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us days, months, and years, with such unparalleled address, that even while we say. they are here, they are gone. From infancy to manhood is rather a tedious period, chiefly, I suppose, because at that time we act under the con-' trol of others, and are not suffered to have a will of our own. But thence downward into the vale of years, is such a declivity, that we have just an opportunity to reflect upon the steepness of it, and then find ourselves at the bottom.

The passage which follows we should willingly have passed over, if we could have persuaded ourselves that it really belonged to Cowper. We can only trust ourselves to say that it is addressed to the Rev. 'Mr. Newton, the poet's friend and religious Mentor a person who not long afterwards “improved the occasion of Handel's celebrated Commemoration, by preaching a sermon on the profanation of that ceremony!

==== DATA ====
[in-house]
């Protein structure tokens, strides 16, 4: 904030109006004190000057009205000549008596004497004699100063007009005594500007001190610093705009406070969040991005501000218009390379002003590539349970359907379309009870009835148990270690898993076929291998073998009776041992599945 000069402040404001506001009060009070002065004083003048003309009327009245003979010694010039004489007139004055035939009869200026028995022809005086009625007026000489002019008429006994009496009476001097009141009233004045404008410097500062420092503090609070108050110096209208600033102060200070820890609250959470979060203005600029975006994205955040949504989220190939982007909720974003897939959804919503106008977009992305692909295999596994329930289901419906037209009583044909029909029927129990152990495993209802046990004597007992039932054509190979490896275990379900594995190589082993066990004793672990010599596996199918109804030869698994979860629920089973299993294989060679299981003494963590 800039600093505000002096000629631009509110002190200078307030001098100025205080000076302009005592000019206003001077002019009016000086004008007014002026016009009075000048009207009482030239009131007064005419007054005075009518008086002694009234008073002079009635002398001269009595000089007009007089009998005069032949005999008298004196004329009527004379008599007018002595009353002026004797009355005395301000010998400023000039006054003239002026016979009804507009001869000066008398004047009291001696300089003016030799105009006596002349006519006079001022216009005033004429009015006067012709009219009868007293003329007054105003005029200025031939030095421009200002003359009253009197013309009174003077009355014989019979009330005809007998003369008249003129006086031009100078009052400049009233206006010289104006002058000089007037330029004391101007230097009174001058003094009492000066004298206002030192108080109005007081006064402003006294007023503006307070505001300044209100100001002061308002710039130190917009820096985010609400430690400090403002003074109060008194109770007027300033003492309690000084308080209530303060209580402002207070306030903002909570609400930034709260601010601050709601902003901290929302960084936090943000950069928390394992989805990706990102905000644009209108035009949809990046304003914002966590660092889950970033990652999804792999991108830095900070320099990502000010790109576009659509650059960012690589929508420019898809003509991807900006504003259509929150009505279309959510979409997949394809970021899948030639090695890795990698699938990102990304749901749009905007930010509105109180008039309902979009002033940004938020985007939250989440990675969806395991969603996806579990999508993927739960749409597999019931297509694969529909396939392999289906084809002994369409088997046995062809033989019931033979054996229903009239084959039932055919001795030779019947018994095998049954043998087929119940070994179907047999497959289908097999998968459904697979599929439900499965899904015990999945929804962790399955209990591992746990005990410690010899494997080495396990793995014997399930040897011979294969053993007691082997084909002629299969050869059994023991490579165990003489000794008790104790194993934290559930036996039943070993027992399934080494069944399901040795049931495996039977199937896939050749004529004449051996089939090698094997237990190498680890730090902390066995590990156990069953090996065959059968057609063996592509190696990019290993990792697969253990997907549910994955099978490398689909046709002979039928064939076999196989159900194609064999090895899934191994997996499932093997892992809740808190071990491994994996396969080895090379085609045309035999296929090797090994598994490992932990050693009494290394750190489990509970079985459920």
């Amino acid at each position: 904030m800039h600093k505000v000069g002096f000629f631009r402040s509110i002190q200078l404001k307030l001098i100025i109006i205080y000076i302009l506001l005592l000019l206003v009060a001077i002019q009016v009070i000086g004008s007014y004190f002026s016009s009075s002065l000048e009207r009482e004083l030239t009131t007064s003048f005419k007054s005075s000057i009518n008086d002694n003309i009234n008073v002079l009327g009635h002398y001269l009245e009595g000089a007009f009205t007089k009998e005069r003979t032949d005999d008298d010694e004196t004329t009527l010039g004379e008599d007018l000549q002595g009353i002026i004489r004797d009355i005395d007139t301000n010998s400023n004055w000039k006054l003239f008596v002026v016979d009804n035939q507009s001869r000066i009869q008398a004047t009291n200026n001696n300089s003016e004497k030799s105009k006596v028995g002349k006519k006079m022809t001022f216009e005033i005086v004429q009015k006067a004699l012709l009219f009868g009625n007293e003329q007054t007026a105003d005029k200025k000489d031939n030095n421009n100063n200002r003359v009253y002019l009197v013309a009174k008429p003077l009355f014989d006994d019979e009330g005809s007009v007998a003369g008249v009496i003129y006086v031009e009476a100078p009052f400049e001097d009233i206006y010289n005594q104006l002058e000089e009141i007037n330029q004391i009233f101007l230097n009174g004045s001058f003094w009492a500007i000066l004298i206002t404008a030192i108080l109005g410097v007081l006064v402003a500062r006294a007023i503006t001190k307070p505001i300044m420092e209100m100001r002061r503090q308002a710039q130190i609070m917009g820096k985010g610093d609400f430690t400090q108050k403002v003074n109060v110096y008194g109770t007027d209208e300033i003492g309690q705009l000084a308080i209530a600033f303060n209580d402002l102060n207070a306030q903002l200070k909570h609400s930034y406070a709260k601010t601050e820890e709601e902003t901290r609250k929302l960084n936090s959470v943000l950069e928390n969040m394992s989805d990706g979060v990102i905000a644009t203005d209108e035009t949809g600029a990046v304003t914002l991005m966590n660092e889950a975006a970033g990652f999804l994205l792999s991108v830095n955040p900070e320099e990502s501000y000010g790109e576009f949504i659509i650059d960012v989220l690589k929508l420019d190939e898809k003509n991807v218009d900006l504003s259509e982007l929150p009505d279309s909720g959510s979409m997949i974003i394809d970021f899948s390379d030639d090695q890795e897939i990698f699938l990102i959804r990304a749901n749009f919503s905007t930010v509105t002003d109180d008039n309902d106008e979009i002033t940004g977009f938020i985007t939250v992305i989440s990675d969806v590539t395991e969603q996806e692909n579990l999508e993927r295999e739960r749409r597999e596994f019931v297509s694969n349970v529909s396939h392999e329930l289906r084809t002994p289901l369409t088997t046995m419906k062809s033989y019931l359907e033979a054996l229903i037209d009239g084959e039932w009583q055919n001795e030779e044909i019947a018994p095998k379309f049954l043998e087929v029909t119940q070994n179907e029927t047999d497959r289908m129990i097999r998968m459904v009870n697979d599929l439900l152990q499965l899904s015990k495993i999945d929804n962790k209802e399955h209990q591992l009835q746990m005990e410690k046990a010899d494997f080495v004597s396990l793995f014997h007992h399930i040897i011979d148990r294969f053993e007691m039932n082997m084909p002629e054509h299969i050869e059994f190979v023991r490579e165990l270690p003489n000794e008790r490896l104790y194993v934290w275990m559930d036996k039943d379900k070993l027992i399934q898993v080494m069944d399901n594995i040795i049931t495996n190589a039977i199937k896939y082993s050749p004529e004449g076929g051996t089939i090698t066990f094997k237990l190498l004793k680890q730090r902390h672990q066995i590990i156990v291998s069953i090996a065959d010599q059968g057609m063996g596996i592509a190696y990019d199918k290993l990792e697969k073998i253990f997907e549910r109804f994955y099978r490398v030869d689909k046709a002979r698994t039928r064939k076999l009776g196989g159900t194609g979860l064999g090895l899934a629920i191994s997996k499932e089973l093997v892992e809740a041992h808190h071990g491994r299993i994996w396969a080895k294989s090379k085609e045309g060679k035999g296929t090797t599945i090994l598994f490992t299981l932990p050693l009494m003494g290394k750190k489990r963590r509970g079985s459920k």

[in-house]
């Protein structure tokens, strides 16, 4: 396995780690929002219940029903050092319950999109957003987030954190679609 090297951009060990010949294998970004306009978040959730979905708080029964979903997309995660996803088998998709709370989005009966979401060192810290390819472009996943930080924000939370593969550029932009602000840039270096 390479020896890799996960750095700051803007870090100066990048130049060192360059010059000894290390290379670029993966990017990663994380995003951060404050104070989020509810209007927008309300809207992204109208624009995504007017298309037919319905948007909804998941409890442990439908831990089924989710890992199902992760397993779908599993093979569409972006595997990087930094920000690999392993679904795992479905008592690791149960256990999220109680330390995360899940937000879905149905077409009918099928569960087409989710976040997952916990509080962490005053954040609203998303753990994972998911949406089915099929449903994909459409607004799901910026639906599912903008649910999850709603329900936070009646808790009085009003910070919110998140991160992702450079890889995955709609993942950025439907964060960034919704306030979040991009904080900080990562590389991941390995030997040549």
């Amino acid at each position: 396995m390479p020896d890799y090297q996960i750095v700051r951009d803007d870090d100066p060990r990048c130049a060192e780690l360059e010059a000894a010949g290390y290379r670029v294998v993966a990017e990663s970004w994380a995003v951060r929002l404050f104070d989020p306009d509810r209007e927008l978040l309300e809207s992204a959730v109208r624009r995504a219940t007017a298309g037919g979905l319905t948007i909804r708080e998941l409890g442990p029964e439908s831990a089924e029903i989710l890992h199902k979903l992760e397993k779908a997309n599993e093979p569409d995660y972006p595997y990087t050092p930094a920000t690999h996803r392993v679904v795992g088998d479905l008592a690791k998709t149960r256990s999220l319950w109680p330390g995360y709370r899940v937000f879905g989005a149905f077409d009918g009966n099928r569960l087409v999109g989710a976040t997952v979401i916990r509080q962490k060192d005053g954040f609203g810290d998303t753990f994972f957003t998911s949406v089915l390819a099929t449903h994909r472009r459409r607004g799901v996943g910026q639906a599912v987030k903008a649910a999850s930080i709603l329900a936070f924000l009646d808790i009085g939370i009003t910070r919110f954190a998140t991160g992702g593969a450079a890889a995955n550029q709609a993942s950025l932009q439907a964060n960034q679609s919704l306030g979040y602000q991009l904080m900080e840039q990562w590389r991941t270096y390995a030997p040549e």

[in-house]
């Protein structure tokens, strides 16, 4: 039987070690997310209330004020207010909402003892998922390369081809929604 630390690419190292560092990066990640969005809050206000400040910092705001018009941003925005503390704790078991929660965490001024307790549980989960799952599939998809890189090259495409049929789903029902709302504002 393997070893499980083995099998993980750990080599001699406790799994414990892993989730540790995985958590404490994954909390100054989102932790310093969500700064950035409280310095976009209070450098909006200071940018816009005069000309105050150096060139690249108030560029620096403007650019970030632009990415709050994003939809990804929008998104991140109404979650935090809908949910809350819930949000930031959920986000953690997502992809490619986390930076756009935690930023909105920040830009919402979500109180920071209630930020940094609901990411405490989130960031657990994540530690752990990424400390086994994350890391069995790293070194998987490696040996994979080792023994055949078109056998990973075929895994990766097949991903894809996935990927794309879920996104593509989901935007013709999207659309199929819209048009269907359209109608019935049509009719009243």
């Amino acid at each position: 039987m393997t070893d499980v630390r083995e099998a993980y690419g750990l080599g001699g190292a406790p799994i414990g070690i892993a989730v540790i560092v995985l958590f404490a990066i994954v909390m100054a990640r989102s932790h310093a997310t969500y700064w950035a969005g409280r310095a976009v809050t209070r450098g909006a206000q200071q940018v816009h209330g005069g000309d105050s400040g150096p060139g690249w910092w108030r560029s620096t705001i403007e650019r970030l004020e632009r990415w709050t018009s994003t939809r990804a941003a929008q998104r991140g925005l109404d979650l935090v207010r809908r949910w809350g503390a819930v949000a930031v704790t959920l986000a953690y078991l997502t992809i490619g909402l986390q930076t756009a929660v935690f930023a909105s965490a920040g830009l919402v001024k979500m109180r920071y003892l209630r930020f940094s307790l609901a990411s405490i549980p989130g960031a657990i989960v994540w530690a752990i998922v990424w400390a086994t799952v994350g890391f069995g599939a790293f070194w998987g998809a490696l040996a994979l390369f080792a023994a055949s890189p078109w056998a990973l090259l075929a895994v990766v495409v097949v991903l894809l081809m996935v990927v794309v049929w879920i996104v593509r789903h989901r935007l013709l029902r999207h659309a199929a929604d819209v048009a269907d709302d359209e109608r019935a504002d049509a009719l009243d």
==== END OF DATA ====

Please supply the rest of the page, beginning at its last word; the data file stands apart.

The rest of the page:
seems, together with others of our acquaintance, to have suffered considerably in his spiritual character by his attachment to music. The lawfulness of it, when used with moderation, and in its proper place, is unquestionable ; but I believe that wine itself, though a man be guilty of habitual intoxication, does not more debauch and befool the natural understanding, than music, always music, music in season and out of season, weakens and destroys the spiritual discernment. If it is not used with an unfeigned reference to the worship of God, and with a design to assist the soul in the performance of it, which cannot be the case when it is the only occupation, it degenerates into a sensual delight, and becomes a most powerful advocate for the admission of other pleasures, grosser perhaps in degree, but in their kind the same."

We meet with several passages in these volumes in which Cowper roundly asserts that all the light and humorous passages in his poetry are mere tricks invented purely to inveigle the reader into listening to something more serious and useful. To this, as before, we shall only venture to say, that the passages in question occur in letters addressed to Mr. Neuton. Here are two of them :

: Be that as it may, it is quite sufficient that I have played the antic myself for their diversion, and that, in a state of dejection such as they are absolute strangers to, I have sometimes put on an air of cheerfulness and vi, vacity, to which I myself am in reality a stranger, for the sake of winning their attention to more useful matter."